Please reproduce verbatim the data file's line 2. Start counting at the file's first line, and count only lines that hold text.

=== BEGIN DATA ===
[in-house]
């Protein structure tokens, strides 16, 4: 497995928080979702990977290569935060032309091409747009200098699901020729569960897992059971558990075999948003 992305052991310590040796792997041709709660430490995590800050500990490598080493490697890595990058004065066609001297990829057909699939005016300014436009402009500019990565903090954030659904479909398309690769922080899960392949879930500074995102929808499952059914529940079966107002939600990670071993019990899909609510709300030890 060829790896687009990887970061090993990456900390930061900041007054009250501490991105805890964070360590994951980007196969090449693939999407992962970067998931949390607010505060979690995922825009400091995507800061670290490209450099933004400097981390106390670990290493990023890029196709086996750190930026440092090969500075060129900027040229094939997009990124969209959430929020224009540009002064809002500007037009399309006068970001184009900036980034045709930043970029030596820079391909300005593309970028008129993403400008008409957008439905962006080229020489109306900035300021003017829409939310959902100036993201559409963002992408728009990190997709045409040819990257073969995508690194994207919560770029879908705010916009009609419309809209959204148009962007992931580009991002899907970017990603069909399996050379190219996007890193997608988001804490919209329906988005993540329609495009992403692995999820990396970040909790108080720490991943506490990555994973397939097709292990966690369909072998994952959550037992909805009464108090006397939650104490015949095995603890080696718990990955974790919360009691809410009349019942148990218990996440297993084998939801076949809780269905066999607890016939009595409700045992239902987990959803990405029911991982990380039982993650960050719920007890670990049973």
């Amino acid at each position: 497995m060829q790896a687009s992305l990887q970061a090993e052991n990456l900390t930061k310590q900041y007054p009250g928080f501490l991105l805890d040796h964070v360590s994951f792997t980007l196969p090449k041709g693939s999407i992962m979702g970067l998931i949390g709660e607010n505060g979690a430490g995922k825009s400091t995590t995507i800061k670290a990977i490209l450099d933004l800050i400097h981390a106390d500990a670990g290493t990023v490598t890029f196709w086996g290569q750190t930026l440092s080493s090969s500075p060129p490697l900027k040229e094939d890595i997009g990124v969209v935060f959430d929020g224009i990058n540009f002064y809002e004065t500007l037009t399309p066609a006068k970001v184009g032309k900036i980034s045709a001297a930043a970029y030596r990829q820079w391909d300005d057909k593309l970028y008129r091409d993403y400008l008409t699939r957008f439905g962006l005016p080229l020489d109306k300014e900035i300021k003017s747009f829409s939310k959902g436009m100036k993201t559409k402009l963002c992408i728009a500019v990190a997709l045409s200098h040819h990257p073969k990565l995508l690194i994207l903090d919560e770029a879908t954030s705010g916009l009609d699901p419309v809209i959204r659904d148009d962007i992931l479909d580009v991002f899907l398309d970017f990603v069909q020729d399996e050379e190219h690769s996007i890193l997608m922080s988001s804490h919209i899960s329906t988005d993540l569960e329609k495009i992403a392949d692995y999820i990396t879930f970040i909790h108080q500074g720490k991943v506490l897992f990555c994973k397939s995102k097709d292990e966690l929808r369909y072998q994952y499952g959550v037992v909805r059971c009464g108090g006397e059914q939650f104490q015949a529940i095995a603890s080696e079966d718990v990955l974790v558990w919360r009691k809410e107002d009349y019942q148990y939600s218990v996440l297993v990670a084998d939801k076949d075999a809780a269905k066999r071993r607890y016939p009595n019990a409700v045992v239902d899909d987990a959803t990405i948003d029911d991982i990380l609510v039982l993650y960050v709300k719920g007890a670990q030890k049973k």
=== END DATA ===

């Protein structure tokens, strides 16, 4: 497995928080979702990977290569935060032309091409747009200098699901020729569960897992059971558990075999948003 992305052991310590040796792997041709709660430490995590800050500990490598080493490697890595990058004065066609001297990829057909699939005016300014436009402009500019990565903090954030659904479909398309690769922080899960392949879930500074995102929808499952059914529940079966107002939600990670071993019990899909609510709300030890 060829790896687009990887970061090993990456900390930061900041007054009250501490991105805890964070360590994951980007196969090449693939999407992962970067998931949390607010505060979690995922825009400091995507800061670290490209450099933004400097981390106390670990290493990023890029196709086996750190930026440092090969500075060129900027040229094939997009990124969209959430929020224009540009002064809002500007037009399309006068970001184009900036980034045709930043970029030596820079391909300005593309970028008129993403400008008409957008439905962006080229020489109306900035300021003017829409939310959902100036993201559409963002992408728009990190997709045409040819990257073969995508690194994207919560770029879908705010916009009609419309809209959204148009962007992931580009991002899907970017990603069909399996050379190219996007890193997608988001804490919209329906988005993540329609495009992403692995999820990396970040909790108080720490991943506490990555994973397939097709292990966690369909072998994952959550037992909805009464108090006397939650104490015949095995603890080696718990990955974790919360009691809410009349019942148990218990996440297993084998939801076949809780269905066999607890016939009595409700045992239902987990959803990405029911991982990380039982993650960050719920007890670990049973």